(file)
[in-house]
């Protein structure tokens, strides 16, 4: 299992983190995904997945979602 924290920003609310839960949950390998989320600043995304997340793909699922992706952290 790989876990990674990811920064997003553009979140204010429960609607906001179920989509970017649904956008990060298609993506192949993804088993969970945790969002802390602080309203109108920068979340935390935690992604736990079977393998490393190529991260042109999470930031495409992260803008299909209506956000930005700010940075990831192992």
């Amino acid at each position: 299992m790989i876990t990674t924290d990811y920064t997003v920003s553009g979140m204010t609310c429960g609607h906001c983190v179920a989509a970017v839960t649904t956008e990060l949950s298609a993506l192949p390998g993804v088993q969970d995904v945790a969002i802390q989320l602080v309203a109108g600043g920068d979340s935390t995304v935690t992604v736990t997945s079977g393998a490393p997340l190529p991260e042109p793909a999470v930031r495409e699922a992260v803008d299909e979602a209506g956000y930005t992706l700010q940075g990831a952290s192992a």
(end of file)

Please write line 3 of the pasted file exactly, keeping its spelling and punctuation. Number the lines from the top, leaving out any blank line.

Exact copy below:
């Amino acid at each position: 299992m790989i876990t990674t924290d990811y920064t997003v920003s553009g979140m204010t609310c429960g609607h906001c983190v179920a989509a970017v839960t649904t956008e990060l949950s298609a993506l192949p390998g993804v088993q969970d995904v945790a969002i802390q989320l602080v309203a109108g600043g920068d979340s935390t995304v935690t992604v736990t997945s079977g393998a490393p997340l190529p991260e042109p793909a999470v930031r495409e699922a992260v803008d299909e979602a209506g956000y930005t992706l700010q940075g990831a952290s192992a």